The Institute for Constitutional Studies is pleased to announce its second annual regional workshop for college teachers. This year's workshop, "The Constitutional Convention," will take place on the campus of Emory University in Atlanta, Georgia, from July 6-11. Professor Sally Hadden of Florida State University will lead the workshop. It is cosponsored by Emory University and the Georgia Humanities Council. College instructors from the Southeastern region of the United States are especially encouraged to apply.
Whether you intend to devote a whole course, a unit, or just a few days as part of a history survey class to the subject of the constitutional convention, the 2008 ICS summer seminar will give you the tools you need to do it successfully. We will provide instructors with useful information on basic and advanced subject matter, appropriate course readings, and approaches that work in the classroom. Our twin goals are to increase the substantive knowledge of seminar participants and to meet their pedagogical needs.
Specifically, the Emory workshop will focus on the events and intellectual developments that preceded the writing of the U.S. Constitution, with significant attention also given to the Constitutional Convention and the ratification process. To understand how and why the Constitution was written as it was, we will explore the British background from cultural, political, and intellectual perspectives from 1688 to the time of the American Revolution. We will investigate, among others, the writings of thinkers including Trenchard & Gordon, Locke, and Wilkes in order to grasp the essence of English political resistance that never fully flowered until its ideas were transported to America. To understand better the political landscape in which the Constitution was created, seminar participants will examine the governing bodies and political leadership that existed in America before the Revolution, as well as those that came into being once the Revolution began. We will consider state constitutions of the 1770s and 1780s, as well as the Continental Congresses, which operated as our first central governments before the Constitution took effect. The internal dynamics of the Constitutional Convention, which met in 1787, the major problems encountered by its participants, and the process of ratification at the state level, will round out the seminar's content.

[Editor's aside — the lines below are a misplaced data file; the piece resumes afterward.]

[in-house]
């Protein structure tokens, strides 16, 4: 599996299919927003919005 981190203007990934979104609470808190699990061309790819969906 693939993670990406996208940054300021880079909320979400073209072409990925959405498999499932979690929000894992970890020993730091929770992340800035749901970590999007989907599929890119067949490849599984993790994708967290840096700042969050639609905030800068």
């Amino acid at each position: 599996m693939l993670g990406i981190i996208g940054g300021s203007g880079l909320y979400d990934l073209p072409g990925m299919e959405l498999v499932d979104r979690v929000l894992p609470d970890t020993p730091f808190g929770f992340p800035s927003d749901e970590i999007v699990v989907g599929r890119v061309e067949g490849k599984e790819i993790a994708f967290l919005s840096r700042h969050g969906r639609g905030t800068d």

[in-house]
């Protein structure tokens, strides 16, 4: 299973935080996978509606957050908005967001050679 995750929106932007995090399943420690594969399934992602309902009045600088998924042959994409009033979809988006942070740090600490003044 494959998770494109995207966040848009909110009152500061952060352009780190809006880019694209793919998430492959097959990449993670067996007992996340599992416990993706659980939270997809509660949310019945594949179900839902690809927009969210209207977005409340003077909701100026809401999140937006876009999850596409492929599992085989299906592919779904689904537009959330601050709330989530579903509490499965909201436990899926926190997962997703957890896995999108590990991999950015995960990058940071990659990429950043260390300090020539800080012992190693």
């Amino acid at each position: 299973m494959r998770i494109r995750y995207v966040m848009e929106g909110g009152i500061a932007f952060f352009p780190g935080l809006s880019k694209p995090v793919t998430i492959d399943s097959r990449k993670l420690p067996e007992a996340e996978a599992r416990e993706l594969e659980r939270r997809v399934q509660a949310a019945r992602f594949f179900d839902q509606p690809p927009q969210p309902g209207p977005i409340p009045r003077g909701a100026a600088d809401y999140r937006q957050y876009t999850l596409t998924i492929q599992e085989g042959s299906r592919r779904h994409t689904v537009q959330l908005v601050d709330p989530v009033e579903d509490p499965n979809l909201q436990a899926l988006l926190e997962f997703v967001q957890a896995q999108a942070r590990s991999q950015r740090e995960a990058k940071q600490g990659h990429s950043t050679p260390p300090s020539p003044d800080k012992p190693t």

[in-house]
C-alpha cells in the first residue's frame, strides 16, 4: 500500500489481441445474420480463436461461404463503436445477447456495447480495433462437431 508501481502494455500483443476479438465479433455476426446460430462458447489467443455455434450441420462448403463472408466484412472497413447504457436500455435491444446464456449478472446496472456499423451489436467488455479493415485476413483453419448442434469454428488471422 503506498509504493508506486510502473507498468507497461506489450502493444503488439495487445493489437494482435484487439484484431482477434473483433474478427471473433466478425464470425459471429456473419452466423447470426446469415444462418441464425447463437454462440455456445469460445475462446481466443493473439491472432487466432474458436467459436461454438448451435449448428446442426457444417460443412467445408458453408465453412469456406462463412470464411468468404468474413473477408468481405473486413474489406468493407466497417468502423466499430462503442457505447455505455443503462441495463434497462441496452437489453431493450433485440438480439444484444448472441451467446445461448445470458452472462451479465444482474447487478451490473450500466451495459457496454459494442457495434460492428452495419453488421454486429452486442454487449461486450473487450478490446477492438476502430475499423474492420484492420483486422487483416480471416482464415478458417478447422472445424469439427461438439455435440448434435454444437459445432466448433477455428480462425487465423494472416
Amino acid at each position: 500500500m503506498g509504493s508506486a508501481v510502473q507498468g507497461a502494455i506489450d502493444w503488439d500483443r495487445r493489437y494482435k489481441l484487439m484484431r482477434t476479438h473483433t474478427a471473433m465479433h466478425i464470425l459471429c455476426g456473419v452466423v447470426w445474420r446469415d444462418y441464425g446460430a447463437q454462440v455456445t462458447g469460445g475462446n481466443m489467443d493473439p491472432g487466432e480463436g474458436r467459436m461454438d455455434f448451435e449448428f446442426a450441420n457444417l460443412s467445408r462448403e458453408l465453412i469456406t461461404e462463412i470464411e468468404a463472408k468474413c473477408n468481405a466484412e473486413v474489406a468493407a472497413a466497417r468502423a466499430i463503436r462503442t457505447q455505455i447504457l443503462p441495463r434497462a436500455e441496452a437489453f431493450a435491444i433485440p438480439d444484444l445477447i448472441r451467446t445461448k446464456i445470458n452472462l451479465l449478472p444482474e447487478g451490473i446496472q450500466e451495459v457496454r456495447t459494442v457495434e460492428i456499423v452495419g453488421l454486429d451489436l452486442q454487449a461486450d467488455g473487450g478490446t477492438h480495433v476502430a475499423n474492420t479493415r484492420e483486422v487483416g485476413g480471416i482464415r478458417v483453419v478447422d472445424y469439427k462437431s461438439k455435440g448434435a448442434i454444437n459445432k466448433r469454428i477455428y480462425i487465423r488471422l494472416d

A modest stipend and travel reimbursement will be available for participants.
Applications are due by April 11, 2008.
For more information on the workshop, the application process, and eligibility requirements, please see our website: http://docs.law.gwu.edu/ics/
Institute for Constitutional Studies
The George Washington University Law School
2000 H St. NW
Washington, DC 20052
(202)994-2448 Email: email@example.com Visit the website at http://docs.law.gwu.edu/ics/
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